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Land Acknowledgement

I acknowledge the following people whose land I reside within today; The people of the Menominee Nation - the descendants of Bear, Eagle, Wolf, Crane and Moose; the people of the wild rice and maple sugar whose 10 million acres in the Upper Peninsula of Michigan and most of Wisconsin is now just 276,000 acres.

As someone living on this land, I commit to walking lightly and to live in gratitude for the opportunity to be a part of this beautiful place. I vow to honor, be respectful and attempt to live in reciprocity with these lands and all of her inhabitants.

More information about the Menominee People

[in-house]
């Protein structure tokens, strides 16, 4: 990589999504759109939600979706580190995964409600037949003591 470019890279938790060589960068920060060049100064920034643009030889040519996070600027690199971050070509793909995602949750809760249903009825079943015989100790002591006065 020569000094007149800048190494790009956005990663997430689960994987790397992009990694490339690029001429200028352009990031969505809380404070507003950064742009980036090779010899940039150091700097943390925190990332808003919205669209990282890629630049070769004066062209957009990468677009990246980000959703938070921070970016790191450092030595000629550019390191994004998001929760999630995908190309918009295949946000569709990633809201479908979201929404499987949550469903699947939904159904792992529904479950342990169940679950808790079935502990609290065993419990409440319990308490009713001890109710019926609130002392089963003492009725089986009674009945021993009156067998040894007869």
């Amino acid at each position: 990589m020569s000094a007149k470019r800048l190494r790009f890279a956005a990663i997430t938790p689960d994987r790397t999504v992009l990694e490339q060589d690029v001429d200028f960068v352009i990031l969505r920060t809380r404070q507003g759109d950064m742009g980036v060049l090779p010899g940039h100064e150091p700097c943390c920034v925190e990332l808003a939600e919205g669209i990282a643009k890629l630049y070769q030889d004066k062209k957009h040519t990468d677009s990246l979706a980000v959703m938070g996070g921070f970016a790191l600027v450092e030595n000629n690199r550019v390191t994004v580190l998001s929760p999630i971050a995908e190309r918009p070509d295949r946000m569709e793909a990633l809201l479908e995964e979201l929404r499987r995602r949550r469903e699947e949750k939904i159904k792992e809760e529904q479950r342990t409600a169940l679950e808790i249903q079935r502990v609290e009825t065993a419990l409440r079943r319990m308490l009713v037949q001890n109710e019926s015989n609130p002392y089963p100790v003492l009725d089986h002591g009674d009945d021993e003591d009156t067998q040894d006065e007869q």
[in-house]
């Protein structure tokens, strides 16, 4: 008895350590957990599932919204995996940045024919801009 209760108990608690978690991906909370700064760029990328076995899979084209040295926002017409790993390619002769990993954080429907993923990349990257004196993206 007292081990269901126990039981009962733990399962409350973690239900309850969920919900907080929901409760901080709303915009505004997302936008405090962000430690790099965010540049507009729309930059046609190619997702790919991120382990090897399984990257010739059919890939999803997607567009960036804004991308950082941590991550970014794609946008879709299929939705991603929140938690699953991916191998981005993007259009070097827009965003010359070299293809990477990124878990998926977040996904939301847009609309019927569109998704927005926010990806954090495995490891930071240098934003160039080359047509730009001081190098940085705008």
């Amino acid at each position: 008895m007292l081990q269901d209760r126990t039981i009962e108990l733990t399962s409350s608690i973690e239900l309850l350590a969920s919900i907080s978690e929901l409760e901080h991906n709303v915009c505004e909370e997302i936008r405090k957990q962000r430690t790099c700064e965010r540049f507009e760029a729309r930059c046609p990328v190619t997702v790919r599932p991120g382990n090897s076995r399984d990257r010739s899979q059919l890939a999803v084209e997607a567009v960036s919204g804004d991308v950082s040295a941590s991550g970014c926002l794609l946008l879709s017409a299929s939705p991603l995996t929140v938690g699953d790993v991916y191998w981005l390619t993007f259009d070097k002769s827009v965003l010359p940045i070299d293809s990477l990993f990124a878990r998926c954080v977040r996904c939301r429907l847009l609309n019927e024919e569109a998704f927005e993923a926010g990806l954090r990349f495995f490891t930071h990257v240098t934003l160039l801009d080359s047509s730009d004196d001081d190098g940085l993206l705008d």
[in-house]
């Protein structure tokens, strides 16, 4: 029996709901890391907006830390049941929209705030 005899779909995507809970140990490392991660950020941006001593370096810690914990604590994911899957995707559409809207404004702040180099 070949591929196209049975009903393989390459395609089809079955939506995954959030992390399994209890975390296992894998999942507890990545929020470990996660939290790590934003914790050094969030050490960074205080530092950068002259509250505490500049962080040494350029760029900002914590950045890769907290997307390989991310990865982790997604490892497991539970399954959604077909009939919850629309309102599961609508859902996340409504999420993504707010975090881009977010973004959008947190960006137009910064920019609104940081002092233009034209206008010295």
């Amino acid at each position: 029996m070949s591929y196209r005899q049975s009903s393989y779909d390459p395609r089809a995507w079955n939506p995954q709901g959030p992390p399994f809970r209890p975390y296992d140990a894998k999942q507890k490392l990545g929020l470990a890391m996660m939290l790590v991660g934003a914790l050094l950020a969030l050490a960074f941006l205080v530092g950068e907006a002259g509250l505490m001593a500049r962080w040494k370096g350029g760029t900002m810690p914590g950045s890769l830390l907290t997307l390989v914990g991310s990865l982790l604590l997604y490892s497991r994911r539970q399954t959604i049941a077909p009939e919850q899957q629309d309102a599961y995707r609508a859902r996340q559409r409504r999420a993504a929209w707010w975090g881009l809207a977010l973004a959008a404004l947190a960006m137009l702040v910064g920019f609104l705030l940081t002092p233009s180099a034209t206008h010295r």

It is important to note that this kind of acknowledgement is not a new practice developed by colonial institutions. Land acknowledgement is a traditional custom dating back centuries for many Native communities and nations. For non-Indigenous communities, land acknowledgement is a powerful way of showing respect and honoring the Indigenous Peoples of the land on which we work and live. Acknowledgement is a simple way of resisting the erasure of Indigenous histories and working towards honoring and inviting the truth.


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